Christians and Sikhs picket Modi's visit to the White House

Christians and Sikhs who want to raise awareness regarding the ongoing violations against religious minorities in India picketed Prime Minister Narendra Modi's visit to the White House on June 26 to demand for true freedom of religion.

(REUTERS / Carlos Barria)President Donald Trump greets Indian Prime Minister Narendra Modi in the Oval Office at the White House in Washington. June 26, 2017.

Modi's administration has reportedly made the lives of Christians, Sikhs and other religious minorities more difficult. Sikhs for Justice director Jatinder Grewall told Christian Broadcasting Network that they want to shed some light on the human rights violations happening in India.

For Pastor Rob Rotola, Modi lied when he assured Christians and religious minorities in 2014 that he would promote freedom of religion. The pastor, who joined the protest, said only the Hindus have a favorable status in the country.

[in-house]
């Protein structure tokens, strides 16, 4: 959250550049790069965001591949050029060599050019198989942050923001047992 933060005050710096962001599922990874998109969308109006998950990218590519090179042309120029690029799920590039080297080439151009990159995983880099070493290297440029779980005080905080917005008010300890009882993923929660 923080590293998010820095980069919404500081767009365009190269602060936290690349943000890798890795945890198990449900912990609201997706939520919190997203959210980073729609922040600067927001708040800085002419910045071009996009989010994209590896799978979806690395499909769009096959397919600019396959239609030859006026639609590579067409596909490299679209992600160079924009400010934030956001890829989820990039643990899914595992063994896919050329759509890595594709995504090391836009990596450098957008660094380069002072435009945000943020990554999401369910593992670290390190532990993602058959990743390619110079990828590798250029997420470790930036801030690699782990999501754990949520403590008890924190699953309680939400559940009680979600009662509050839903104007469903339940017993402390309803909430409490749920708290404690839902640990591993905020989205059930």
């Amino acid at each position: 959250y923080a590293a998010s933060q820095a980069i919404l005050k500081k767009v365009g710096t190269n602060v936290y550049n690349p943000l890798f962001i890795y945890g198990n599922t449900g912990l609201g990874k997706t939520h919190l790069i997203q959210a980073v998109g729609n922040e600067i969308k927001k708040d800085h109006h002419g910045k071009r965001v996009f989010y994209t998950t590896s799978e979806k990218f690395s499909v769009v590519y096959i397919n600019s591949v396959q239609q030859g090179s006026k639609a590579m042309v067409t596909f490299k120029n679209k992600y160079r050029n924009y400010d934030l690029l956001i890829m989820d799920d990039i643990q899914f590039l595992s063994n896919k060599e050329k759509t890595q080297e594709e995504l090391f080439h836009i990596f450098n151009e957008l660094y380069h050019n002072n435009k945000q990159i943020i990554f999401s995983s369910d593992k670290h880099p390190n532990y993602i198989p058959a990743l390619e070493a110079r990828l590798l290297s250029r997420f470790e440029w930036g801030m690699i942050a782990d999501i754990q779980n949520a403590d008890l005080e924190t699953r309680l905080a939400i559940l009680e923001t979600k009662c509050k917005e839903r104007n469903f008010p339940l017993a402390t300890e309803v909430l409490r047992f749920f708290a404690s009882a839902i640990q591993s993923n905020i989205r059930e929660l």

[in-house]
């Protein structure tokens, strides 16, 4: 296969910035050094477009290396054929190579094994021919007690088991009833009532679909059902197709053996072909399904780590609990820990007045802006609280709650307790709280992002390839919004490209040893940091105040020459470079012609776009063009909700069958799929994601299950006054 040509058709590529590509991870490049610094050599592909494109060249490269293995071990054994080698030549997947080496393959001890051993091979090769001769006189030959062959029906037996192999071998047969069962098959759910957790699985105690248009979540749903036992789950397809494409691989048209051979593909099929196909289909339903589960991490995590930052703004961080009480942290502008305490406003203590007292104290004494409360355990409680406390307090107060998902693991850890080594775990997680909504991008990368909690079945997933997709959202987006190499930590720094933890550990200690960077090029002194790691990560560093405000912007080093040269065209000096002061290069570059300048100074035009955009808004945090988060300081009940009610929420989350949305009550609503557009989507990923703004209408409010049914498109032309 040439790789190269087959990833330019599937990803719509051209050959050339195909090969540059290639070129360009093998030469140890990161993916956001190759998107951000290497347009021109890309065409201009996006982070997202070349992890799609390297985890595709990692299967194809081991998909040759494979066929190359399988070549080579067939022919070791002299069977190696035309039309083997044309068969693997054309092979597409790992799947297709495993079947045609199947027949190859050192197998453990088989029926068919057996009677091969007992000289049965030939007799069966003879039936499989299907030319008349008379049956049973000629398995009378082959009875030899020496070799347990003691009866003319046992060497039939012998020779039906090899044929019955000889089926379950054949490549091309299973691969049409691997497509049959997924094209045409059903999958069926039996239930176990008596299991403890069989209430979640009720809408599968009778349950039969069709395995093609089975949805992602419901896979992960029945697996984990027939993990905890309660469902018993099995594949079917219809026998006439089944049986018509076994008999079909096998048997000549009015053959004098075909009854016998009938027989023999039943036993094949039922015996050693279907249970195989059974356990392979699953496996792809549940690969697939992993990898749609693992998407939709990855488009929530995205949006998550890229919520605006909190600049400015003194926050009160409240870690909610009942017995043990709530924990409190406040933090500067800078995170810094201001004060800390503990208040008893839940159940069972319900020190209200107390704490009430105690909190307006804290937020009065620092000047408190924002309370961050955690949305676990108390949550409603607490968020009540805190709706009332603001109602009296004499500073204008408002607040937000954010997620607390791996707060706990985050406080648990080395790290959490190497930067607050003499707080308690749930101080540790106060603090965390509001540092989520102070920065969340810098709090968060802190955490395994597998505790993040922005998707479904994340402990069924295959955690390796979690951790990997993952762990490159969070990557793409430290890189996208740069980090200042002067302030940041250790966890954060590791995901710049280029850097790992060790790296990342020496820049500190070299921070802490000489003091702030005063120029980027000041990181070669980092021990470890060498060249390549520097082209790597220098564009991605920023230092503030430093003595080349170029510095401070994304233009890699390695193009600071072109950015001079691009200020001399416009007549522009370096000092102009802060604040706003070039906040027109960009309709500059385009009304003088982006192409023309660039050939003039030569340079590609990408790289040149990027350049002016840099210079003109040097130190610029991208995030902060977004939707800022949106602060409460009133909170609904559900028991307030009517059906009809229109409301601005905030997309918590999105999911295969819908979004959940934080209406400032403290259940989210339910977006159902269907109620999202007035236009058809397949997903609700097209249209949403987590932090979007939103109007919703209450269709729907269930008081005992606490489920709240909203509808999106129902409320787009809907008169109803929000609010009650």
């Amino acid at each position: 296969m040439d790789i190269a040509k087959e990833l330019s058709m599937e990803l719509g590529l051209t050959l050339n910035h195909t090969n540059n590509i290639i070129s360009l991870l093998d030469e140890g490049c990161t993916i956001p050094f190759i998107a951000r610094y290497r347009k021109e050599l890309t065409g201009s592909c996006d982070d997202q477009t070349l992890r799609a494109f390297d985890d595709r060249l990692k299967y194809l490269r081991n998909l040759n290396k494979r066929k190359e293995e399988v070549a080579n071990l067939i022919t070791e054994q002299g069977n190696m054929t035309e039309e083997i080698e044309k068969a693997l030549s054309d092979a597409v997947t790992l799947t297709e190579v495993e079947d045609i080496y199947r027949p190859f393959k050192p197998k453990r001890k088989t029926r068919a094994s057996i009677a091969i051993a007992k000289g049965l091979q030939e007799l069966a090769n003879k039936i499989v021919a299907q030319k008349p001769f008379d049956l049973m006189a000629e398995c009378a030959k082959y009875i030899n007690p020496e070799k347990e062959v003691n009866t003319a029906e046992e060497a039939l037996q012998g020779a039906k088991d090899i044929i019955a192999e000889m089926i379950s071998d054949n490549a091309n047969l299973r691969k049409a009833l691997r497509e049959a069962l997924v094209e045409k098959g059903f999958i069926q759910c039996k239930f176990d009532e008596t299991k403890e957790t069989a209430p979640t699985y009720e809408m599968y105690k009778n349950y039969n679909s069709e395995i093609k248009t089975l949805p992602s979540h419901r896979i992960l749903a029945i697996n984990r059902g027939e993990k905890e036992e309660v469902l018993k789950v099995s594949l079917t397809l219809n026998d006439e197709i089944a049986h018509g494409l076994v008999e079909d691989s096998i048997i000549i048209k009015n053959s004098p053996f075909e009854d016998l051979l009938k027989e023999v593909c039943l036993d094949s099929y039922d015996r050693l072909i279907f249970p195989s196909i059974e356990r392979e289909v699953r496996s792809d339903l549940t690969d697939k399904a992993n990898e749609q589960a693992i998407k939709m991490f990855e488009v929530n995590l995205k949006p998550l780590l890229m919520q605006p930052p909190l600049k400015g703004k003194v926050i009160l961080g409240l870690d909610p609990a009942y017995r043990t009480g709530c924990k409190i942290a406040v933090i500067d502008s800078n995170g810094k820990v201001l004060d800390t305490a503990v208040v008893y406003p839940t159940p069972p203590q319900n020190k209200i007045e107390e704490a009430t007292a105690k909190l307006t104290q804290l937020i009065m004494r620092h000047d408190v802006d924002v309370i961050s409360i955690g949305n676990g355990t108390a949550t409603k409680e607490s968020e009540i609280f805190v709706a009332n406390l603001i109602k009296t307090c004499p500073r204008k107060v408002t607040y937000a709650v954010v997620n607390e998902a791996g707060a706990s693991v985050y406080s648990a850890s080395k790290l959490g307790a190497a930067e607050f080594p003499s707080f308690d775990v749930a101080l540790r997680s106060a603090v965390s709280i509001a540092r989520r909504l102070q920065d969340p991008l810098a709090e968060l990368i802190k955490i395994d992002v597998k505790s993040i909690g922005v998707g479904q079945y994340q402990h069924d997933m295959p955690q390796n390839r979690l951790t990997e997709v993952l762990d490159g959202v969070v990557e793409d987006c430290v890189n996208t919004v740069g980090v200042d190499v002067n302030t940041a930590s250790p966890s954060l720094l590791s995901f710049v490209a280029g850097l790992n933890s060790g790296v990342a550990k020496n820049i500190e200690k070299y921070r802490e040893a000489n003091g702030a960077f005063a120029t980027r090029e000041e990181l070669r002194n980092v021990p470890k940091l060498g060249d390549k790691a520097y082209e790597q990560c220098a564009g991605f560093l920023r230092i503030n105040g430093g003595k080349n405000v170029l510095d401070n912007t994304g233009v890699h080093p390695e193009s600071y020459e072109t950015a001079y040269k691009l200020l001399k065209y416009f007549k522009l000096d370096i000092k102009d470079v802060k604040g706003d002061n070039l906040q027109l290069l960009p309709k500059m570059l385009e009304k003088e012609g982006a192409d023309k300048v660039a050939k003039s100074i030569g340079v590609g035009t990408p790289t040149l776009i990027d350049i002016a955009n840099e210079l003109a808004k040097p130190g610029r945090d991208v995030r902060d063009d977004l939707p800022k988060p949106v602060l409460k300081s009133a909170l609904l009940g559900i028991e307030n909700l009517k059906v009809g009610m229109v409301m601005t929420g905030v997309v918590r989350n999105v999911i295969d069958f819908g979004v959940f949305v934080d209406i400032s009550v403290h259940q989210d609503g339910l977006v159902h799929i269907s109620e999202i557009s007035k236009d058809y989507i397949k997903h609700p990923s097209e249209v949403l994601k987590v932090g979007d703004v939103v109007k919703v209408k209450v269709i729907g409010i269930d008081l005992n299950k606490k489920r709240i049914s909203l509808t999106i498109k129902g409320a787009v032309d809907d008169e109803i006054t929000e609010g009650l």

"The only people that have favored status in India is not all people; it's the Hindu nationalist. It's the far extremist party that tends to violence," Pastor Rotola added. "And as these groups have ramped up the violence, the police state and the government looks the other way, and is allowing it to happen."

Missionary Bishop John Lutembeka, who spoke for the Indian church, said Modi and the radical Hindus are the perpetrators of persecution. He said religious tolerance should be part of U.S. President Donald Trump's conversation with Modi and that no Hindu religious should be allowed to rise over another.

Meanwhile, Modi and Trump hugged when they delivered their joint statements at the White House. The Republican president said he had fulfilled his promise of giving India "a true friend" and revealed that his daughter Ivanka is due to visit the country this coming fall, The Associated Press reported.

In addition, Trump said India agreed to join the U.S. war against radical Islam. The South Asian country is set to finalize a purchase of $365 million worth of military aircraft and $2 billion worth of unarmed drones.